Listening: The Most Important Thing

 by Brian Kephart

Listening to music

What's the last song you listened to?

Listening to music is the most important part of being a musician. Not practice. Not theory. Not even performance. As a teacher, I frequently ask my students what they've listened to in the past week. Many times they tell me they don't know, or that they didn't listen to anything. I always encourage them to change that.

Listening to music keeps us musicians motivated day to day, between classes, rehearsals or performances. It excites and inspires us. Without that excitement, learning is hard and practice is a chore. When you're motivated and inspired, though, learning and playing your instrument is a joy.

Listening to music is the most important part of being a musician. Not practice. Not theory. Not even performance.

Develop a Habit

The best thing a musician can do for their craft is develop the habit of listening to music. The key here is to set aside specific times to listen to music every week. You don't even need any extra time to make this happen, since listening to music pairs well with a lot of day-to-day activities like driving, studying, working out, or doing chores. Make it a point to turn on music whenever doing these things, since you probably schedule time for them already.

The key here is to choose music intentionally. Pick out something you like, or something that was recommended to you, or something that you've been meaning to check out. If you're in the mood to discover something new, there are lots of ways to do that, too:

Music services deserve special mention here because they have so many ways to discover new music. First, there are tons of pre-made playlists to choose from that will play a variety of artists, many of whom you might never hear on ordinary radio. Some services like Spotify will analyze your listening habits and create personalized playlists of other artists and songs you might enjoy. You can also use the service to create a radio station based on an artist or song that you already like.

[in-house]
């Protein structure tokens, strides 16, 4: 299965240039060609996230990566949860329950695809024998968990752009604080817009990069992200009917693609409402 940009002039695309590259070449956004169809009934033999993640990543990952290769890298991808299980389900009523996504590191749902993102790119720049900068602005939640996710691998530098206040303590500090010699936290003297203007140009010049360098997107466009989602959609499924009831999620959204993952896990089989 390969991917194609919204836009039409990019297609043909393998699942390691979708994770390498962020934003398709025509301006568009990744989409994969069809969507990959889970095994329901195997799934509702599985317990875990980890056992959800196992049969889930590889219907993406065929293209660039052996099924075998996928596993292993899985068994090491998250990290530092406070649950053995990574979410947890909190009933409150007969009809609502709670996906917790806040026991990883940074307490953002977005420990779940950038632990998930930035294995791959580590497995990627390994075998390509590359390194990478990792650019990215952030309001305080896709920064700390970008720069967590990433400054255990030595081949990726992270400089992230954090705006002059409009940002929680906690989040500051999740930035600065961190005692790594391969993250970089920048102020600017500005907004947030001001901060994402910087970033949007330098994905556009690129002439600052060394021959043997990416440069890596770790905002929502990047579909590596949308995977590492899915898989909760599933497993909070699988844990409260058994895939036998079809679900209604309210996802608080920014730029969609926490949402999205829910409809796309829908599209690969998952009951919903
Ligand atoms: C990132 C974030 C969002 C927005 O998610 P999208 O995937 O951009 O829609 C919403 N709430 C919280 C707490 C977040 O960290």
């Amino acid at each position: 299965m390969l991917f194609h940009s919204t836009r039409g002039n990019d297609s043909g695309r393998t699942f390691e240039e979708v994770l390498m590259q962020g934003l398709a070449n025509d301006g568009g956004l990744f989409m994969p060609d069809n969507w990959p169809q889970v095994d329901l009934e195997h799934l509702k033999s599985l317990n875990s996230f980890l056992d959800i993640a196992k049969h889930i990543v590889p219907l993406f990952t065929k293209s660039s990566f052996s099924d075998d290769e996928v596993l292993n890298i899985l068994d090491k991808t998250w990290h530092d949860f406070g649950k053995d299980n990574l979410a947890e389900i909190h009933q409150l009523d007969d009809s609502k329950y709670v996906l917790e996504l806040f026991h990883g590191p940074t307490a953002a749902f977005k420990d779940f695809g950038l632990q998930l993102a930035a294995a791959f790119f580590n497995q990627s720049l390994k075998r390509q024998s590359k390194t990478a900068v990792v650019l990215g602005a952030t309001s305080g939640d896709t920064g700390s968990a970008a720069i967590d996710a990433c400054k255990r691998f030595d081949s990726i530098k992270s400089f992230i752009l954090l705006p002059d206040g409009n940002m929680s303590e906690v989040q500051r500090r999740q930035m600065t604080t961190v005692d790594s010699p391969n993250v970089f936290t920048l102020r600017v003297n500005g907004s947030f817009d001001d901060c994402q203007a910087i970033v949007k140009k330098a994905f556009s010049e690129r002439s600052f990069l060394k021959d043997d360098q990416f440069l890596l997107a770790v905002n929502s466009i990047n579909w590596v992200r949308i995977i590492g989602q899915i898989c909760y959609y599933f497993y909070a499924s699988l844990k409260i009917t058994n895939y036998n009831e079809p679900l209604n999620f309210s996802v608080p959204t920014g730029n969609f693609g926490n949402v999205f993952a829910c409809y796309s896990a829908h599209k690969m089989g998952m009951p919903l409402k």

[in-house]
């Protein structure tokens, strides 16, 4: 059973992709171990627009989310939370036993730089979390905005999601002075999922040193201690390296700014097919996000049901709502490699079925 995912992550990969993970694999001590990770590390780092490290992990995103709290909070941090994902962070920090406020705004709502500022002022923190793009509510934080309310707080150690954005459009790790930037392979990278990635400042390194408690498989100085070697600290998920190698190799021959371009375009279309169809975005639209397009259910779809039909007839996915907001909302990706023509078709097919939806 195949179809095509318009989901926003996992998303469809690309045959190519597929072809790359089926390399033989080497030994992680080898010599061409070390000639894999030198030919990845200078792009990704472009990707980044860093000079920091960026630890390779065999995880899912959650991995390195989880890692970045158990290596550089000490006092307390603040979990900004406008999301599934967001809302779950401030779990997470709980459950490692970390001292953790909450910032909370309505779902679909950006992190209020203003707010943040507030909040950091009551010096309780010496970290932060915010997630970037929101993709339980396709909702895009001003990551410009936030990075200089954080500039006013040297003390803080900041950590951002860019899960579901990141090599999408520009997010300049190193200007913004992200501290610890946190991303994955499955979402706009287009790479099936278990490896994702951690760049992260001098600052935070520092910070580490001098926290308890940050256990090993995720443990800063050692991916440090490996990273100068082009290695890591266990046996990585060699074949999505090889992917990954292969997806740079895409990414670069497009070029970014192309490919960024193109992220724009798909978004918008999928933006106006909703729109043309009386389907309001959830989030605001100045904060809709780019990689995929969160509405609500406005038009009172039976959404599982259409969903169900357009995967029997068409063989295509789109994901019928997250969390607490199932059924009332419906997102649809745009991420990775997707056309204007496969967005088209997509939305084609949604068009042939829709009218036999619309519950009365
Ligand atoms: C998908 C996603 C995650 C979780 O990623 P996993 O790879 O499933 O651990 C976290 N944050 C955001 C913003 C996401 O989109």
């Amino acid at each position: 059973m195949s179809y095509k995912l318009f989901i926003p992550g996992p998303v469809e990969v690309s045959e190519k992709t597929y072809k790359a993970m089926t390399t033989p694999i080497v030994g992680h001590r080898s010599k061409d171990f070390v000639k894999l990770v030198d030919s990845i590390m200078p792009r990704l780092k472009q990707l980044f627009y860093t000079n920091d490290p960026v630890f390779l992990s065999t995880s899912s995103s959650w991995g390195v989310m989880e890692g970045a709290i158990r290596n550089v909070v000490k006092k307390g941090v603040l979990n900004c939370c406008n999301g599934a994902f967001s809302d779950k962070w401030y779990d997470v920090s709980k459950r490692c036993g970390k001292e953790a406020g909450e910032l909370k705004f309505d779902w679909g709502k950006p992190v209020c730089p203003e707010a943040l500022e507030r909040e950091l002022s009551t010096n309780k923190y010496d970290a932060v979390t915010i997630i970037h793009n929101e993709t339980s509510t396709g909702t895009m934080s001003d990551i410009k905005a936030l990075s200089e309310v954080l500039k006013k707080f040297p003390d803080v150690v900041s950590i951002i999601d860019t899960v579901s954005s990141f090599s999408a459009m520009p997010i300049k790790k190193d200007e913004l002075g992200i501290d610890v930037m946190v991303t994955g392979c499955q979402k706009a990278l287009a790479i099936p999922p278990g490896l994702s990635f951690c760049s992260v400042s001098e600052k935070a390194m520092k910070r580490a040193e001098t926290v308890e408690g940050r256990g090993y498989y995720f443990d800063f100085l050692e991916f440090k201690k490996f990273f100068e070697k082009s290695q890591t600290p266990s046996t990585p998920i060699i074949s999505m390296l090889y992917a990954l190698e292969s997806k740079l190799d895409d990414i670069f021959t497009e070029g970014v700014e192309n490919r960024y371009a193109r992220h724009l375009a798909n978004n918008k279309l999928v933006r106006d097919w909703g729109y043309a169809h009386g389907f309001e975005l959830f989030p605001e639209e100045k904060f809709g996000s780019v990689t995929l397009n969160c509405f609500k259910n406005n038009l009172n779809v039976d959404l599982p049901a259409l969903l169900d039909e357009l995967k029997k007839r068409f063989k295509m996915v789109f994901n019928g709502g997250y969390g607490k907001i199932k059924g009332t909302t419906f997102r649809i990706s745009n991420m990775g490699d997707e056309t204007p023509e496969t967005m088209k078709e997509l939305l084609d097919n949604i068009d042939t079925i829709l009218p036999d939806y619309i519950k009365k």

My favorite feature of music apps is the ability to save music. When someone recommends an album to me, I open up Spotify or Apple Music and save it for later. It's as fast as writing it down, and more convenient. The next time I'm looking for something new to listen to, I have a library of saved music that's been recommended to me by friends, students and coworkers. If you don't know what to listen to next, ask a friend.

Tips for Parents

Developing a listening habit is especially important for younger students (those who are not yet teenagers). Children are still developing their motor skills, so they have more difficulty learning an instrument and are more likely to become frustrated. Most of all, though, they haven't developed their own music listening habits yet. They tend to listen to the music their parents listen to, or whatever's on the radio when they're in the car, and nothing else. They won't see their best success until they become passionate music listeners.

The most important thing you can do for your children that study music is to empower them to listen to music. Help them create a ritual.

  • Set aside a time every week to listen to music.
  • Make sure your child has the equipment to listen to music (home stereo, iPod, phone, tablet, computer, etc). If the equipment is shared with other family members, give your child a time to have it all to themselves for listening to music.
  • Suggest music for them if necessary, but realize this will be most effective when they are choosing and discovering music for themselves.
  • Ask them what they listened to and what they liked about it.

Listen Live

There is no more inspiring way to listen to music than to see it live. Make it a point to look for concerts to attend. Here are some tips from our staff on how to find upcoming performances:

Interested in learning more about becoming a better musician?

Music House can help. Just click the button below.

 




Written by
Brian Kephart

Brian kephart

A veteran of many rock, funk & jazz bands from southern Illinois to the Colorado front range, Brian has a diversity of musical experiences that he loves to share with students and fans of all types of music. His hobbies include barbecue, martial arts movies, and building guitar effects.